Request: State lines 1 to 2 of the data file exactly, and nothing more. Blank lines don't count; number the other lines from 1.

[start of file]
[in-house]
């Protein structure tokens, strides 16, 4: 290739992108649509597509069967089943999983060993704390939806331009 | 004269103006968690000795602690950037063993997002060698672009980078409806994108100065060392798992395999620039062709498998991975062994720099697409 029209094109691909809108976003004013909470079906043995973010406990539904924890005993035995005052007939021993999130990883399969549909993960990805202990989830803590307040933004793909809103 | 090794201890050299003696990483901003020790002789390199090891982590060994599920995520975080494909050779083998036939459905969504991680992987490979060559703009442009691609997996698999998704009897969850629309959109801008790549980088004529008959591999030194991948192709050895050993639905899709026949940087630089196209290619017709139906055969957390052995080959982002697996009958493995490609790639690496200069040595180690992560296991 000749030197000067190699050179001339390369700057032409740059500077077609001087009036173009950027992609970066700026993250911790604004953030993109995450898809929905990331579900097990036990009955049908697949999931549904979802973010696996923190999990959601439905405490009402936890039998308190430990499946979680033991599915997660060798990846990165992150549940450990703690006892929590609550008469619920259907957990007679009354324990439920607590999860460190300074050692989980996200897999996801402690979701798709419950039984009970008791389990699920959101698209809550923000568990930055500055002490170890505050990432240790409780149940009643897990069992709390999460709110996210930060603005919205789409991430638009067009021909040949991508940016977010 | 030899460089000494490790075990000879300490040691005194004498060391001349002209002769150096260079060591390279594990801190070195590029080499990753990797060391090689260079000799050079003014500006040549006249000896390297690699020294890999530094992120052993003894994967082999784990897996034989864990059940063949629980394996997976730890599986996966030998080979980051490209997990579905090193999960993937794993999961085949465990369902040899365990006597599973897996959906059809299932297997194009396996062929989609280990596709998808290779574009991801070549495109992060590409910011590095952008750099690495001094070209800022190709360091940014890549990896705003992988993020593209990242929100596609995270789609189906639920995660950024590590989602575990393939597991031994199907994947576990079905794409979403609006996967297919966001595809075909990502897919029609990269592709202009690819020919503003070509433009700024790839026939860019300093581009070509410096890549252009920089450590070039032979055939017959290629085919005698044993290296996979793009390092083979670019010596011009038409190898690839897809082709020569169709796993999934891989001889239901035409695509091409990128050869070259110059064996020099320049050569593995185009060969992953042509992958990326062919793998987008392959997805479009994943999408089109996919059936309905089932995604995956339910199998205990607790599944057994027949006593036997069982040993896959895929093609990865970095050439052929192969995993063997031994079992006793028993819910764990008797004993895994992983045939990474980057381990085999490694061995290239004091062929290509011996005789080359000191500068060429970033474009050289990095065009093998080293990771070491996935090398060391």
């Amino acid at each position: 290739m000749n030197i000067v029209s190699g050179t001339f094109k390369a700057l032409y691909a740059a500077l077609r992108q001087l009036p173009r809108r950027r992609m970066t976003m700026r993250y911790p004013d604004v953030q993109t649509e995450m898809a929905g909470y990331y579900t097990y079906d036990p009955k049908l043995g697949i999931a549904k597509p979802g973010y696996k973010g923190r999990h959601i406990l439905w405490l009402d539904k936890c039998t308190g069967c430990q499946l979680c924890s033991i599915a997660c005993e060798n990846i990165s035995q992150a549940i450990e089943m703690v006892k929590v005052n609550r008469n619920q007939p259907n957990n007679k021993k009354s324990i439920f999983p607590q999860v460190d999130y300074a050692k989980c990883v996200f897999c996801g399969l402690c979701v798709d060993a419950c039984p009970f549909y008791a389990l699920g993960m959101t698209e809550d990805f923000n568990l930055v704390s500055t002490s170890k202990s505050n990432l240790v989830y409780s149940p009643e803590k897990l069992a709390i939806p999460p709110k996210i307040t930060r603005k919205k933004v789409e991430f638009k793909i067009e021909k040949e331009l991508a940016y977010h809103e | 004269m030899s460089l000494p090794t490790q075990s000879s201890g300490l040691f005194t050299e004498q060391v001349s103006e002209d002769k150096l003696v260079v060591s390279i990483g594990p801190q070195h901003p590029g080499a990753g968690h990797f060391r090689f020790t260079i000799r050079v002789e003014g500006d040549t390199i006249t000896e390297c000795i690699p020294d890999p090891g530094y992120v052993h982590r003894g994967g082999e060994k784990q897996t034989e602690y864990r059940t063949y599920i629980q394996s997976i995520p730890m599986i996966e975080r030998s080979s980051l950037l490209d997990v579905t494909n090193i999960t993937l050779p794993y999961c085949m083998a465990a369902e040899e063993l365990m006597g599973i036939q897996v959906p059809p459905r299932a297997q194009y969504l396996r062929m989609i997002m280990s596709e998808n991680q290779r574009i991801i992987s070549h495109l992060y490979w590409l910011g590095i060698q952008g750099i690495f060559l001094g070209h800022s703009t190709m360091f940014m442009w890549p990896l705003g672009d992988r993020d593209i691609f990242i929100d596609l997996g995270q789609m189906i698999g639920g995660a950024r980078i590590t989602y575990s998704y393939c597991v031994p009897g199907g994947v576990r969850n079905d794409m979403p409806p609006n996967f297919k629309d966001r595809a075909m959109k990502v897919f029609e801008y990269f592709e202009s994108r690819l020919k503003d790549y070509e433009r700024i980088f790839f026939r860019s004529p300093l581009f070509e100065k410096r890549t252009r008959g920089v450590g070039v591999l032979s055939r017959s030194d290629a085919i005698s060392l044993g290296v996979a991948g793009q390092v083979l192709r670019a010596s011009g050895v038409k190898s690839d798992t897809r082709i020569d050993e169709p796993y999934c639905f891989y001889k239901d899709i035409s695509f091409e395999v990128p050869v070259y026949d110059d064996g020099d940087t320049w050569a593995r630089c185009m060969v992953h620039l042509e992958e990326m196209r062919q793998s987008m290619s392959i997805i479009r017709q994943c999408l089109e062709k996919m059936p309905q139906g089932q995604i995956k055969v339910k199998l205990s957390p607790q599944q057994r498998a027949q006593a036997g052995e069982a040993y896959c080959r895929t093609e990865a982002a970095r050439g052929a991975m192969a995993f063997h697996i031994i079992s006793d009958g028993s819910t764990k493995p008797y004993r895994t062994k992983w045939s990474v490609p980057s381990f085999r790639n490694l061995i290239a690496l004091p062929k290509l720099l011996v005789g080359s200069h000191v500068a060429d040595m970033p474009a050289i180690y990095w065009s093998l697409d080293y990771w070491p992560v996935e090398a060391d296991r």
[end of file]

[in-house]
């Protein structure tokens, strides 16, 4: 290739992108649509597509069967089943999983060993704390939806331009 | 004269103006968690000795602690950037063993997002060698672009980078409806994108100065060392798992395999620039062709498998991975062994720099697409 029209094109691909809108976003004013909470079906043995973010406990539904924890005993035995005052007939021993999130990883399969549909993960990805202990989830803590307040933004793909809103 | 090794201890050299003696990483901003020790002789390199090891982590060994599920995520975080494909050779083998036939459905969504991680992987490979060559703009442009691609997996698999998704009897969850629309959109801008790549980088004529008959591999030194991948192709050895050993639905899709026949940087630089196209290619017709139906055969957390052995080959982002697996009958493995490609790639690496200069040595180690992560296991 000749030197000067190699050179001339390369700057032409740059500077077609001087009036173009950027992609970066700026993250911790604004953030993109995450898809929905990331579900097990036990009955049908697949999931549904979802973010696996923190999990959601439905405490009402936890039998308190430990499946979680033991599915997660060798990846990165992150549940450990703690006892929590609550008469619920259907957990007679009354324990439920607590999860460190300074050692989980996200897999996801402690979701798709419950039984009970008791389990699920959101698209809550923000568990930055500055002490170890505050990432240790409780149940009643897990069992709390999460709110996210930060603005919205789409991430638009067009021909040949991508940016977010 | 030899460089000494490790075990000879300490040691005194004498060391001349002209002769150096260079060591390279594990801190070195590029080499990753990797060391090689260079000799050079003014500006040549006249000896390297690699020294890999530094992120052993003894994967082999784990897996034989864990059940063949629980394996997976730890599986996966030998080979980051490209997990579905090193999960993937794993999961085949465990369902040899365990006597599973897996959906059809299932297997194009396996062929989609280990596709998808290779574009991801070549495109992060590409910011590095952008750099690495001094070209800022190709360091940014890549990896705003992988993020593209990242929100596609995270789609189906639920995660950024590590989602575990393939597991031994199907994947576990079905794409979403609006996967297919966001595809075909990502897919029609990269592709202009690819020919503003070509433009700024790839026939860019300093581009070509410096890549252009920089450590070039032979055939017959290629085919005698044993290296996979793009390092083979670019010596011009038409190898690839897809082709020569169709796993999934891989001889239901035409695509091409990128050869070259110059064996020099320049050569593995185009060969992953042509992958990326062919793998987008392959997805479009994943999408089109996919059936309905089932995604995956339910199998205990607790599944057994027949006593036997069982040993896959895929093609990865970095050439052929192969995993063997031994079992006793028993819910764990008797004993895994992983045939990474980057381990085999490694061995290239004091062929290509011996005789080359000191500068060429970033474009050289990095065009093998080293990771070491996935090398060391």